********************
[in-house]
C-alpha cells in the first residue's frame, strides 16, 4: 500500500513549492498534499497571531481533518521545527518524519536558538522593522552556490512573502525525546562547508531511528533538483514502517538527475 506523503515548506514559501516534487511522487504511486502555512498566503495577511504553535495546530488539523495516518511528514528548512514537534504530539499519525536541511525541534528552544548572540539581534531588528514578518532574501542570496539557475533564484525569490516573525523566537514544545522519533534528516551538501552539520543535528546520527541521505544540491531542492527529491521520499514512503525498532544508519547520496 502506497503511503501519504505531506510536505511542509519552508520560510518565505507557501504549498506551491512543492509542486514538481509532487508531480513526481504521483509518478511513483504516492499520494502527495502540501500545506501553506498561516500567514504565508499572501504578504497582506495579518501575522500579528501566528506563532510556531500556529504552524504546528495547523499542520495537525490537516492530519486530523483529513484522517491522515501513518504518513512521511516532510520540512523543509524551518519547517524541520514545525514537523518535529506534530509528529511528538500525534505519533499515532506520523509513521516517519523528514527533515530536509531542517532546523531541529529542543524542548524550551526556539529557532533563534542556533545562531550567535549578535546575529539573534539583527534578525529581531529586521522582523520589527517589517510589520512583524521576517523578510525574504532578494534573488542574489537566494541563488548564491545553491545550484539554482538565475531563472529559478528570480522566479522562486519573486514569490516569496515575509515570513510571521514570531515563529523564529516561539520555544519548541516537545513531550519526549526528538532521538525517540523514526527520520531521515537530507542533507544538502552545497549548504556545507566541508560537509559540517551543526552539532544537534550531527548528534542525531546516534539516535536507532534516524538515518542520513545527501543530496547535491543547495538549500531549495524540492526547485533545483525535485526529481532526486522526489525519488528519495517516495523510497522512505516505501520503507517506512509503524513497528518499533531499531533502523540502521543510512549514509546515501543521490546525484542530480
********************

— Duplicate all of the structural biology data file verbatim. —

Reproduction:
[in-house]
C-alpha cells in the first residue's frame, strides 16, 4: 500500500513549492498534499497571531481533518521545527518524519536558538522593522552556490512573502525525546562547508531511528533538483514502517538527475 506523503515548506514559501516534487511522487504511486502555512498566503495577511504553535495546530488539523495516518511528514528548512514537534504530539499519525536541511525541534528552544548572540539581534531588528514578518532574501542570496539557475533564484525569490516573525523566537514544545522519533534528516551538501552539520543535528546520527541521505544540491531542492527529491521520499514512503525498532544508519547520496 502506497503511503501519504505531506510536505511542509519552508520560510518565505507557501504549498506551491512543492509542486514538481509532487508531480513526481504521483509518478511513483504516492499520494502527495502540501500545506501553506498561516500567514504565508499572501504578504497582506495579518501575522500579528501566528506563532510556531500556529504552524504546528495547523499542520495537525490537516492530519486530523483529513484522517491522515501513518504518513512521511516532510520540512523543509524551518519547517524541520514545525514537523518535529506534530509528529511528538500525534505519533499515532506520523509513521516517519523528514527533515530536509531542517532546523531541529529542543524542548524550551526556539529557532533563534542556533545562531550567535549578535546575529539573534539583527534578525529581531529586521522582523520589527517589517510589520512583524521576517523578510525574504532578494534573488542574489537566494541563488548564491545553491545550484539554482538565475531563472529559478528570480522566479522562486519573486514569490516569496515575509515570513510571521514570531515563529523564529516561539520555544519548541516537545513531550519526549526528538532521538525517540523514526527520520531521515537530507542533507544538502552545497549548504556545507566541508560537509559540517551543526552539532544537534550531527548528534542525531546516534539516535536507532534516524538515518542520513545527501543530496547535491543547495538549500531549495524540492526547485533545483525535485526529481532526486522526489525519488528519495517516495523510497522512505516505501520503507517506512509503524513497528518499533531499531533502523540502521543510512549514509546515501543521490546525484542530480